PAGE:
3MT competition helps graduate students more effectively share their research
Moala Keshei Bannavti has firsthand experience with PCBs in schools.
"I grew up in a town with a lot of underrepresented minorities, and we were all from low-income families," she says. She and her classmates went to an old school with air that likely had high levels of polychlorinated biphenyl (PCBs), an invisible but common compound that she didn't realize can cause an array of health problems until she became a graduate student at the Iowa College of Engineering.
"They can cause cancer, disrupt hormones, they're just horrible, and they're found in the air everywhere," she says.
To help schools identify and inexpensively remove materials that cause PCBs from their older buildings, Keshei Bannavti is developing a targeted materials-remediation plan as a civil and environmental engineering doctoral student. The research captured first place in the Graduate College's annual Three Minute Thesis competition earlier this month.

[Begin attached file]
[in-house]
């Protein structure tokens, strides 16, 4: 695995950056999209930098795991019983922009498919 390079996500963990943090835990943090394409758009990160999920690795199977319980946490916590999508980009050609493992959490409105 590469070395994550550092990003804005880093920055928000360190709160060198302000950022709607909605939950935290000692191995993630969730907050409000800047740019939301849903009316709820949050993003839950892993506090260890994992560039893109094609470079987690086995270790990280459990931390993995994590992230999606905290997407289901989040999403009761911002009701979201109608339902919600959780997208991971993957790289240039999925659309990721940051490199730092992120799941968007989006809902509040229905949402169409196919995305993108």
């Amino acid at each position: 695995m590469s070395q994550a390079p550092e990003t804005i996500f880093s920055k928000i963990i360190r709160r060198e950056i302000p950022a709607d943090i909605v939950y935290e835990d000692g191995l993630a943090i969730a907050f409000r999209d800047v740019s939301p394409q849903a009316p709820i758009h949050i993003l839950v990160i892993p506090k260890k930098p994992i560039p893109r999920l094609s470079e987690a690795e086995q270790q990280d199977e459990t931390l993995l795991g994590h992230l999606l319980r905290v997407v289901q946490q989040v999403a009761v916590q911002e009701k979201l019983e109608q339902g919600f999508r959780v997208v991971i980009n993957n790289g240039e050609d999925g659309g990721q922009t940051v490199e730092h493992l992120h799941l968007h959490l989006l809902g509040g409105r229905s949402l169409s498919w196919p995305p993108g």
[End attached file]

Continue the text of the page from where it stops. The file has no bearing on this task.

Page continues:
The 3MT competition helps graduate students learn how to articulate their often complex and complicated research to non-experts clearly and concisely in three minutes or less. That isn't always easy for grad students, most of whom have been taught to go into great depth and speak with a certain language that a non-academic, and sometimes even an academic from another field, may not understand.To view these students click here: https://uiowa.meritpages.com/achievements/3MT-competition-helps-graduate-students-more-effectively-share-their-research/128510